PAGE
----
In conjunction with medication, some form of psychotherapy or counseling will likely be recommended by your doctor. A common option is cognitive behavioral therapy, in which a psychiatrist or psychologist will help you identify episode triggers and work to develop behavioral strategies for managing your condition.

Making certain lifestyle changes may also be necessary, such as quitting drugs and alcohol, avoiding certain foods, or making sure you’re exercising regularly. Seeking out educational resources and a community of support can help you understand how to live with the condition and cope with symptoms.

Learn More About Treatments for Bipolar Disorder

Duration of Bipolar Disorder

While symptoms can intensify and subside, bipolar disorder is a lifelong condition that typically doesn’t go away on its own. But with treatment, it can be managed.

Liife With Bipolar Disorder

Adherence — taking your medication, keeping your appointments with your doctor or therapist — is key. Sticking to routines can be helpful, too, especially when it comes to recognizing changes in mood. And setting a sleep schedule is important, particularly when it comes to sleep and wake cycles.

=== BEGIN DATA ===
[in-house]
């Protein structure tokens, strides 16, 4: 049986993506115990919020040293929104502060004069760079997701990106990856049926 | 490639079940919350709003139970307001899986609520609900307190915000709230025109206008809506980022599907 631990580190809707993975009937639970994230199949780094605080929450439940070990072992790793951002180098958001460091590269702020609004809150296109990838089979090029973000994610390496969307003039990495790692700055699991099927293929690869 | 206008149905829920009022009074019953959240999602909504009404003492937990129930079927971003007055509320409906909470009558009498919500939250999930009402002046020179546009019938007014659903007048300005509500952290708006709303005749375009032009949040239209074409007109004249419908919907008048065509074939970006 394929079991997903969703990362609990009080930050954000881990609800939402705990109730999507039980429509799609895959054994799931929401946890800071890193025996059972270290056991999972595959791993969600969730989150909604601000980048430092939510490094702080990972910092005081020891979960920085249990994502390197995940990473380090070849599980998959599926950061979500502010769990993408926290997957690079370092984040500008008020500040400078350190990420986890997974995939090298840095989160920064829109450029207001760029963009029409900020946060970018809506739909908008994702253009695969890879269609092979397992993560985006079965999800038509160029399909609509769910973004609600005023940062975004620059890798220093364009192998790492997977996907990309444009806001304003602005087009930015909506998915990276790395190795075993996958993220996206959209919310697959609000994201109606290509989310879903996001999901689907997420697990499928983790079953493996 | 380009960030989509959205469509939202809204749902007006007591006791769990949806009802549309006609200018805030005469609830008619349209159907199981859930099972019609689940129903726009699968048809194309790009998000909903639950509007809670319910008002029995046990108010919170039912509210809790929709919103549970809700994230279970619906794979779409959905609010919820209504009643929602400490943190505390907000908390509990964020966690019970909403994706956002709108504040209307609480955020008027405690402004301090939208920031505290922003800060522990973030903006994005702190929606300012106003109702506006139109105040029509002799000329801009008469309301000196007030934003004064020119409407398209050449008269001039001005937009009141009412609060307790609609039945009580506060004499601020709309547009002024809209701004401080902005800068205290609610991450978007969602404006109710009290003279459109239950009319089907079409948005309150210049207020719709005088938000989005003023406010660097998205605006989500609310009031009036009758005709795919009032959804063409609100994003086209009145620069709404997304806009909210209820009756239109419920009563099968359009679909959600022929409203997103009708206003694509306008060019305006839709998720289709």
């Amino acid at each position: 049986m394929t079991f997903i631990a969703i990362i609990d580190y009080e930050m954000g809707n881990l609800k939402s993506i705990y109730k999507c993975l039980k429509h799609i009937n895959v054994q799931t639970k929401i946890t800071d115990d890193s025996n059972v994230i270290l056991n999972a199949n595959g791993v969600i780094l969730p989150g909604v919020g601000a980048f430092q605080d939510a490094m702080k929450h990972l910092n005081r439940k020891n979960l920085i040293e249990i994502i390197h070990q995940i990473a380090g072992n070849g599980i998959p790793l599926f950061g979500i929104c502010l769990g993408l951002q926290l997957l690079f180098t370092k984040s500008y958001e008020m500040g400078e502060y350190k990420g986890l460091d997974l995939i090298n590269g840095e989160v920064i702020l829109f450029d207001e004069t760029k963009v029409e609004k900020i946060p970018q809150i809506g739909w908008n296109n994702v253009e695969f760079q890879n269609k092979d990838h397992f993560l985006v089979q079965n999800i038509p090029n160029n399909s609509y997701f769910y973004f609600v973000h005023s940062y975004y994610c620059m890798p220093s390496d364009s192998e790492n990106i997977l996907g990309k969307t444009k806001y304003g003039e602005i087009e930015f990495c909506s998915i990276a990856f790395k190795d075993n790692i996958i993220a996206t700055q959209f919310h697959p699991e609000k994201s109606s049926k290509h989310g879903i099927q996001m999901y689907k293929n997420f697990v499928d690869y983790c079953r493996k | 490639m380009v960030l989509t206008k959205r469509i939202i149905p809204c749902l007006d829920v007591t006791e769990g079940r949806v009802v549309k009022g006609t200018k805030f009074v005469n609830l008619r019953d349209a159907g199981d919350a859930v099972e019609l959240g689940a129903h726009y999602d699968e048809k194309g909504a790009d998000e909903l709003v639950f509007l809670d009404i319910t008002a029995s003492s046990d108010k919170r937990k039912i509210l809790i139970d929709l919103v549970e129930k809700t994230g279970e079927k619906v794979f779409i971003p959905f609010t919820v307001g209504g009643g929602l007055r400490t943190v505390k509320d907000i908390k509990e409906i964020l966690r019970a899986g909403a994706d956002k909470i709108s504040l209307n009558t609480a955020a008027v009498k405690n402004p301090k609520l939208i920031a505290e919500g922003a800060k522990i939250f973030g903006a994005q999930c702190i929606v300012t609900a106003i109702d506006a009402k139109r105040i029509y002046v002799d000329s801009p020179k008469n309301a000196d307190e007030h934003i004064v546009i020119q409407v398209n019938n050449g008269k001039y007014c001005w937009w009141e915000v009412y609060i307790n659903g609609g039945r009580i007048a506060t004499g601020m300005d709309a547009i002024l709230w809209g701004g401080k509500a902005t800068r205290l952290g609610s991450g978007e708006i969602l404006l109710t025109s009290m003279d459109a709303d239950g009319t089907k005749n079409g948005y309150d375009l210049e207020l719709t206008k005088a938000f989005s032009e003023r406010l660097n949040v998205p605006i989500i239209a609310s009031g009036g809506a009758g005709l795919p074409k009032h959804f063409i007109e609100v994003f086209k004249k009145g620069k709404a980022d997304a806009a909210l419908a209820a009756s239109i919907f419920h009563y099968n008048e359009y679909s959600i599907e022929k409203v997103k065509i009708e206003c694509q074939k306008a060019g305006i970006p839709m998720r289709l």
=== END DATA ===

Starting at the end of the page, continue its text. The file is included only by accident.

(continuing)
The Relationship Between Bipolar Disorder and Sex Drive

During manic episodes, people with bipolar disorder may engage in certain impulsive behaviors. For some people, this kind of behavior can involve a preoccupation with sex and a heightened sex drive, leading to unprotected sex or risky sexual situations with potentially damaging consequences, both physical and emotional. Hypersexuality, or an increased interest in sex, is known to be a symptom of bipolar disorder, though the research on the subject is limited.

Learn More About Bipolar Disorder and Sex Drive

What are the Different Types of Bipolar Disorder?

Learn about the two main types of bipolar disorder and the key difference between them, with insights from psychiatrist Allison Young, MD.
What are the Different Types of Bipolar Disorder?

Complications of Bipolar Disorder

Bipolar disorder can increase your risk of other conditions. According to the National Institute of Mental Health, this includes thyroid disease, migraine, heart disease, diabetes, and obesity.

Other conditions — such as anxiety disorder, post-traumatic stress disorder, attention deficit disorder, and substance abuse disorders — also tend to co-occur with bipolar disorder, which can make treatment challenging.

Research and Statistics: Who Has Bipolar Disorder?

The National Institute of Mental Health (NIMH) estimates that 2.8 percent of U.S. adults have had bipolar disorder in the past year.

 According to the National Alliance on Mental Illness, the average age of onset is 25, though it can occur in teenagers and, less commonly, in children.